“Two years ago, I started advocating for a diversity, equity and inclusion task force and you haven’t reached out to me to support that or make that happen,” she said. “If that’s something you’re saying that you really value, I would be happy to work with you to make that happen.

“If you want to have a meaningful conversation about diversity, equity, inclusion and belonging, you have my phone number. I’ll sit down with you anytime and talk about it.”

Making a decision solely on the basis of race without addressing more significant and systemic inequality would be “tokenism,” Spoon said, which would also be harmful to the community’s DEI efforts.

“I think Mr. Maldonado is a fantastic candidate,” she said. “I hope he serves on a board. If he wants to run for office, I would sit down with him and see if he’s a candidate I would want to support. In this case, I’m looking for someone who has more experience in community work, and I think a lot of other candidates have more of that experience.”

She also invited Maldonado to Bridging Cultures Canby’s kick-off event at Locust Street Park on May 21, saying the local nonprofit hosts intercultural cookouts every other week, similar to what the candidate had advocated for.

Parker also referenced the relationship-building group in his remarks.

“I thought we had an agreement that we weren’t going to call each other names,” Parker said to Varwig. “For you to call me a hypocrite, especially on something like this, when I was on the founding group for Bridging Cultures, and have come to you guys every year asking you to participate in it, and for you not to recognize it and say, no, I have no creds when it comes to advancing the voices of the unheard?”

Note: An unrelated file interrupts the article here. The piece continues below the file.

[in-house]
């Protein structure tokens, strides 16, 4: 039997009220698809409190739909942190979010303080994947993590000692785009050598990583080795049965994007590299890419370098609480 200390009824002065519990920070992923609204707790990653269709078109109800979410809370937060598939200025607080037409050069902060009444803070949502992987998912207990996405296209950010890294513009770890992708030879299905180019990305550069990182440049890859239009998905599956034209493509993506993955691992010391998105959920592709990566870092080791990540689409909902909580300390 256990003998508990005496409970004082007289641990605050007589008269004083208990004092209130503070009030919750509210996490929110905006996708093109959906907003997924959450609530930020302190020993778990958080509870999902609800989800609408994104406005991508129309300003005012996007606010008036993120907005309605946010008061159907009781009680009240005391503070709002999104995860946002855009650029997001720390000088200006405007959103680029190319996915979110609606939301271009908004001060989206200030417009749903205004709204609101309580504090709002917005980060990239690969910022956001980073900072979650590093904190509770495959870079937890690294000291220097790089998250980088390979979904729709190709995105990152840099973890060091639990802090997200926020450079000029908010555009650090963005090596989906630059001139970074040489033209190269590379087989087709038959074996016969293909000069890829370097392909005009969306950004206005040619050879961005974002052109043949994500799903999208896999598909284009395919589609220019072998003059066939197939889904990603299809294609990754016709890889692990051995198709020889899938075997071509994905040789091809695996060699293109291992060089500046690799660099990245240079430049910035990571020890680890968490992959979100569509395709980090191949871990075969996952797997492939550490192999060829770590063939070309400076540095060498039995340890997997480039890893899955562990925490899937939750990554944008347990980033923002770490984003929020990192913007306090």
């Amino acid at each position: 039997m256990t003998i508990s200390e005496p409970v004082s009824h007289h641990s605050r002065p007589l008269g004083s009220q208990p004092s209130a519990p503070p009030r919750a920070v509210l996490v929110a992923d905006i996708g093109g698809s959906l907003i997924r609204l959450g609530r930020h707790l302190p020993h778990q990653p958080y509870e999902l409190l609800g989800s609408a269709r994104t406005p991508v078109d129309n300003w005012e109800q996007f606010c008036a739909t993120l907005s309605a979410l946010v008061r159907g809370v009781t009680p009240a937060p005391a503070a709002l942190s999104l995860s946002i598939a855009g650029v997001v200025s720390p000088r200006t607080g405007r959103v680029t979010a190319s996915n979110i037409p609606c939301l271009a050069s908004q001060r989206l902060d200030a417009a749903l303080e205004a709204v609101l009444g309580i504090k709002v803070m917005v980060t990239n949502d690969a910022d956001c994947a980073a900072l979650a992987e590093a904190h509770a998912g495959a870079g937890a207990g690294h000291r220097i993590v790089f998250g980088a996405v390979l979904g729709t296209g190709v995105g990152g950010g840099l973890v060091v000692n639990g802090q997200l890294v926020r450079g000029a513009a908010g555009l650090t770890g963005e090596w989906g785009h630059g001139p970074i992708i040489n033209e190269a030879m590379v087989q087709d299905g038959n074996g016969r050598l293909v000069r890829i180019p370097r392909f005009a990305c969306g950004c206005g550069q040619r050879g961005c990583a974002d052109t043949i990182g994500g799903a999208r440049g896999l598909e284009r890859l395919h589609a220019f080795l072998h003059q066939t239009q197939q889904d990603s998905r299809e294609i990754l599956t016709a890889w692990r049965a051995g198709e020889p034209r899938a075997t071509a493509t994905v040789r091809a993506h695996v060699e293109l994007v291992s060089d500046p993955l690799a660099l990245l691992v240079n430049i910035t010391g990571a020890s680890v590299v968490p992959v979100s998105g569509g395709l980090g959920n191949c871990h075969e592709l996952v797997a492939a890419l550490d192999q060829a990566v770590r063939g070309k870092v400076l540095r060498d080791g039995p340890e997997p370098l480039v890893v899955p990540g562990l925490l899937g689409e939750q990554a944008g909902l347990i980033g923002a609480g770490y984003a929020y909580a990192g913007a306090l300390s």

Both men referenced a previous clash between the council’s ideological factions, in which Varwig filed a public records request seeking a slew of communications between Parker, Spoon, Bajorin and Councilor Chris Bangs concerning a controversial slate of Planning Commission appointments, among other things.

The request uncovered a private message thread between Parker and Bajorin that Varwig claimed violated public meetings law, but which the city attorney said was not so cut and dried.

“It wasn’t that long ago that we had some stuff come up and I feel like we’re back in that position again, with a decision that has been predetermined,” Varwig had said during his initial comments Wednesday.

“I’m incredibly disappointed that it seems before our last person was even done making his comments, we are ready to make a motion. It seems like a predetermined decision, and that disappoints me.”

Parker ridiculed the idea as a “boogeyman.”

“Again, we’re back to this boogeyman, where if things aren’t going my way, somebody must have figured this out [in advance],” Parker told Varwig. “You said that before; you couldn’t come up with any evidence. You’re making accusations again tonight without any evidence. I thought we had come to a gentleman’s agreement that we weren’t going to be doing that.”

Marine was appointed to serve the unexpired term through December. The seat will appear on the ballot in November for a full, four-year term. Marine told the Current that he will likely file for the election but will make the decision at a later date.

“It was very attractive to me to have an opportunity to dip my toe in the water before making that decision,” he said. “My expectation is that I will run but let me see how it goes.”